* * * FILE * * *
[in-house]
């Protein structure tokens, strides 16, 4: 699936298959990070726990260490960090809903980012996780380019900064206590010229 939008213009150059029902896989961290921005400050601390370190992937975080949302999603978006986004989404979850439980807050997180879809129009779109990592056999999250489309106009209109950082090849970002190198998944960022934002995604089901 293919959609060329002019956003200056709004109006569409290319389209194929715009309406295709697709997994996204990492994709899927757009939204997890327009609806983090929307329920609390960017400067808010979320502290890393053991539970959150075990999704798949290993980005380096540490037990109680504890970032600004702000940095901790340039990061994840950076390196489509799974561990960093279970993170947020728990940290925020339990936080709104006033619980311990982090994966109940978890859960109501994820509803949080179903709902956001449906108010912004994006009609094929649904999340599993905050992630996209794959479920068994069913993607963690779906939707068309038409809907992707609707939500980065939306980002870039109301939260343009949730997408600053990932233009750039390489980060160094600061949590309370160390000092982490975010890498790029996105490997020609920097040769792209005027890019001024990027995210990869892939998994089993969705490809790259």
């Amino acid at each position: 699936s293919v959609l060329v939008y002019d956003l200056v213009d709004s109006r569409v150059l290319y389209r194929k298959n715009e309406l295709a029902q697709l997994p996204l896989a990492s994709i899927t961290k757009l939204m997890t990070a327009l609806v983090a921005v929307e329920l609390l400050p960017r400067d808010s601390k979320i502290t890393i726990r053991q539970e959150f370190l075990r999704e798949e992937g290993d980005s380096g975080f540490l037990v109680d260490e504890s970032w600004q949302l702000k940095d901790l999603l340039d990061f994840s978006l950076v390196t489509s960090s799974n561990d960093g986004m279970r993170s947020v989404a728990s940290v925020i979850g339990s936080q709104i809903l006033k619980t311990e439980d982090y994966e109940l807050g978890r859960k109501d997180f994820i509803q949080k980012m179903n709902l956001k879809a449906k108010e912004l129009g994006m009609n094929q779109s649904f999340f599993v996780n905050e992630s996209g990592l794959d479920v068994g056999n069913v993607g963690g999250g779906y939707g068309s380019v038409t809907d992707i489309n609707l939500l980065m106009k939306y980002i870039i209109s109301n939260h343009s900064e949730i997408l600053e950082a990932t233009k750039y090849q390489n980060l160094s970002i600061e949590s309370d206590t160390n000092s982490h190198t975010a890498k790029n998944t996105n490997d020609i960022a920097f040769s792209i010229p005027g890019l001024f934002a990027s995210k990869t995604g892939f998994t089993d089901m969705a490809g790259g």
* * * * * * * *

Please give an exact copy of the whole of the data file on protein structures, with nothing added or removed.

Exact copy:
[in-house]
């Protein structure tokens, strides 16, 4: 699936298959990070726990260490960090809903980012996780380019900064206590010229 939008213009150059029902896989961290921005400050601390370190992937975080949302999603978006986004989404979850439980807050997180879809129009779109990592056999999250489309106009209109950082090849970002190198998944960022934002995604089901 293919959609060329002019956003200056709004109006569409290319389209194929715009309406295709697709997994996204990492994709899927757009939204997890327009609806983090929307329920609390960017400067808010979320502290890393053991539970959150075990999704798949290993980005380096540490037990109680504890970032600004702000940095901790340039990061994840950076390196489509799974561990960093279970993170947020728990940290925020339990936080709104006033619980311990982090994966109940978890859960109501994820509803949080179903709902956001449906108010912004994006009609094929649904999340599993905050992630996209794959479920068994069913993607963690779906939707068309038409809907992707609707939500980065939306980002870039109301939260343009949730997408600053990932233009750039390489980060160094600061949590309370160390000092982490975010890498790029996105490997020609920097040769792209005027890019001024990027995210990869892939998994089993969705490809790259």
């Amino acid at each position: 699936s293919v959609l060329v939008y002019d956003l200056v213009d709004s109006r569409v150059l290319y389209r194929k298959n715009e309406l295709a029902q697709l997994p996204l896989a990492s994709i899927t961290k757009l939204m997890t990070a327009l609806v983090a921005v929307e329920l609390l400050p960017r400067d808010s601390k979320i502290t890393i726990r053991q539970e959150f370190l075990r999704e798949e992937g290993d980005s380096g975080f540490l037990v109680d260490e504890s970032w600004q949302l702000k940095d901790l999603l340039d990061f994840s978006l950076v390196t489509s960090s799974n561990d960093g986004m279970r993170s947020v989404a728990s940290v925020i979850g339990s936080q709104i809903l006033k619980t311990e439980d982090y994966e109940l807050g978890r859960k109501d997180f994820i509803q949080k980012m179903n709902l956001k879809a449906k108010e912004l129009g994006m009609n094929q779109s649904f999340f599993v996780n905050e992630s996209g990592l794959d479920v068994g056999n069913v993607g963690g999250g779906y939707g068309s380019v038409t809907d992707i489309n609707l939500l980065m106009k939306y980002i870039i209109s109301n939260h343009s900064e949730i997408l600053e950082a990932t233009k750039y090849q390489n980060l160094s970002i600061e949590s309370d206590t160390n000092s982490h190198t975010a890498k790029n998944t996105n490997d020609i960022a920097f040769s792209i010229p005027g890019l001024f934002a990027s995210k990869t995604g892939f998994t089993d089901m969705a490809g790259g």